Wednesday, April 23, 2014

Common Mineral Deficiencies of Women

Disclosure: This is a guest article.

Women of all age, weight, height, and activity level need certain nutrients that the body doesn’t make, but it needs to function properly. Experts agree that whole food is the best source of these essential nutrients. Unfortunately, it is often difficult to get 100-percent of these essential nutrients from our foods especially in this day-in-age of fast food and over processed meals. This is where supplements come in. Supplements can help fend off potential illnesses and deficiency. They are also ideal for those who already have or are prone to mineral or vitamin deficiencies, such as pregnant women and vegetarians. The following are the some of the most common mineral deficiencies that women experience.


Calcium is used for blood vessel function, transmission of nervous system impulses, muscle contractions, and enzyme and hormone secretion. However, it is mostly know for supporting bones and teeth. Women of childbearing age, postmenopausal women and vegetarians are most at risk for developing a calcium deficiency.


Iron is considered the most common deficiency in the world, and is essential for cell growth. Iron is naturally found in myoglobin proteins and the enzymes that support biochemical reactions. It also delivers oxygen to cells. Toddlers, infants, vegetarians, people diagnosed with celiac disease and women of childbearing age have a higher risk of developing iron deficiency.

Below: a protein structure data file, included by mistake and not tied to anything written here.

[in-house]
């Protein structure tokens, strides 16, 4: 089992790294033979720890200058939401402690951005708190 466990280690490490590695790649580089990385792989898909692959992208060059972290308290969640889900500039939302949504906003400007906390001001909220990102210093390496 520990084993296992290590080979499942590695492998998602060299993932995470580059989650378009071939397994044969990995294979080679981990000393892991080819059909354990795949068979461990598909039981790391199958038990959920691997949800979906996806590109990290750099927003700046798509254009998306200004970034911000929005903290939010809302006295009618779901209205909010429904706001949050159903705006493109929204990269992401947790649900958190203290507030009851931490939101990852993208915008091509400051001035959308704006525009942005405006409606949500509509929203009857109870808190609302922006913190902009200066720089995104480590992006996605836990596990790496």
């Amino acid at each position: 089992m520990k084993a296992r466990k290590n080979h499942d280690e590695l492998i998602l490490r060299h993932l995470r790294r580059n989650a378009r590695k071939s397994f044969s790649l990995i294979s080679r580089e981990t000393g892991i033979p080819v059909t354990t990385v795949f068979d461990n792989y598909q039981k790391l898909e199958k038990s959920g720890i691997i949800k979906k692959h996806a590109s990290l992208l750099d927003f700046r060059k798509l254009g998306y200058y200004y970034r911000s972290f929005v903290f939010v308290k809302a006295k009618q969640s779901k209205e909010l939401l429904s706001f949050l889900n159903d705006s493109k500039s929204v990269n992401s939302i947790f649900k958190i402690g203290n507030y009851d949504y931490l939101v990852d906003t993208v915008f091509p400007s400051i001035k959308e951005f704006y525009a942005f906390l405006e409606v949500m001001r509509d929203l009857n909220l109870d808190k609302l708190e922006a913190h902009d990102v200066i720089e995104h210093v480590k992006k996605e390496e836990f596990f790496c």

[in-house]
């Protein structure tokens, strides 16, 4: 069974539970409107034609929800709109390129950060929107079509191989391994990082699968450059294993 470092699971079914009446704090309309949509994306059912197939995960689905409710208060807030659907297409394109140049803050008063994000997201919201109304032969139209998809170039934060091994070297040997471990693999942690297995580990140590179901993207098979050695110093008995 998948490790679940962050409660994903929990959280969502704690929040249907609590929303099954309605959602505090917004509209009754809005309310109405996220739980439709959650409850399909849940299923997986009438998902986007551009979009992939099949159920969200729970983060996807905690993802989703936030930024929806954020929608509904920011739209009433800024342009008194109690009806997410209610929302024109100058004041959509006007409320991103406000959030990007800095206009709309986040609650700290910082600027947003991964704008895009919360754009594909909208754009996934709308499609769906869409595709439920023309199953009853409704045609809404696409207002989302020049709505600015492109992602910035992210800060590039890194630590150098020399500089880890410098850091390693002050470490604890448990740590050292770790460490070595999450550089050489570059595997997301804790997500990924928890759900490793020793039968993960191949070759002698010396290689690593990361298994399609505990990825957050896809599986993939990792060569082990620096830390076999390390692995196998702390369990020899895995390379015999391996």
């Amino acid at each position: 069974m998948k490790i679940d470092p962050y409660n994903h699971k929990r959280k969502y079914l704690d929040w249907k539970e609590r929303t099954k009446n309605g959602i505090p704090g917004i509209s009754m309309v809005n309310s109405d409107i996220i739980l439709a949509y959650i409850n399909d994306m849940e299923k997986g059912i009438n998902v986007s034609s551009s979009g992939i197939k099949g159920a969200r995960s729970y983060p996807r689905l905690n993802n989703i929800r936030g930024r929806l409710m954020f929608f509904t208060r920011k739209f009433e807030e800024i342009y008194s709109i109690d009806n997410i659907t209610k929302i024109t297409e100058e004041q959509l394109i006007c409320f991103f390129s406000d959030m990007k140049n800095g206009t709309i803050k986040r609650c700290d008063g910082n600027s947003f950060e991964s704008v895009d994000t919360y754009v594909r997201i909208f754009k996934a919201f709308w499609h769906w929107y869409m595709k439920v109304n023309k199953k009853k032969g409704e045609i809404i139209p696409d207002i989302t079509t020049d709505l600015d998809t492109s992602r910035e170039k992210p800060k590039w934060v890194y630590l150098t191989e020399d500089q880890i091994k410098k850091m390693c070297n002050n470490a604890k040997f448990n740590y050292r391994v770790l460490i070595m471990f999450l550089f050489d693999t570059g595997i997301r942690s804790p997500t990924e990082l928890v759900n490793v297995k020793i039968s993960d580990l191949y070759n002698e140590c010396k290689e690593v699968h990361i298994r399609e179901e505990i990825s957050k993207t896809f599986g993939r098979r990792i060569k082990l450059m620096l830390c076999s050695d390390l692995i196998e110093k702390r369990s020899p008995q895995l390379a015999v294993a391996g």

Zinc is important to the body’s cellular metabolism and is essential to catalytic activity of various enzymes. It also plays a vital role in cell division, wound healing, immune functioning, and DNA and protein synthesis. Zinc is also necessary for normal growth starting at the embryo stage through adolescence. People at risk for zinc deficiency include women between the ages of 16 and 24, vegetarians, pregnant and lactating women, alcoholics and older breastfed infants.


Iodine is vital to proper thyroid functioning, and is used in the creation of T3 and T4 thyroid hormones. These hormones help regulate he base metabolic rate and fuel growth of children. This essential nutrient is important during pregnancy as it is needed for normal mental development of babies. Unfortunately, iodine can be difficult to obtain from food alone.

Supplements are readily available at both online and offline merchants. For example, you can find vitanica supplements at or at your local health food store. Choosing whether to take supplements depends on your diet and the recommendation of your doctor. Never begin a supplement treatment until you consult your primary care physician.



Christina Chin said...

I think I need to get more Iron, because I get tired easily.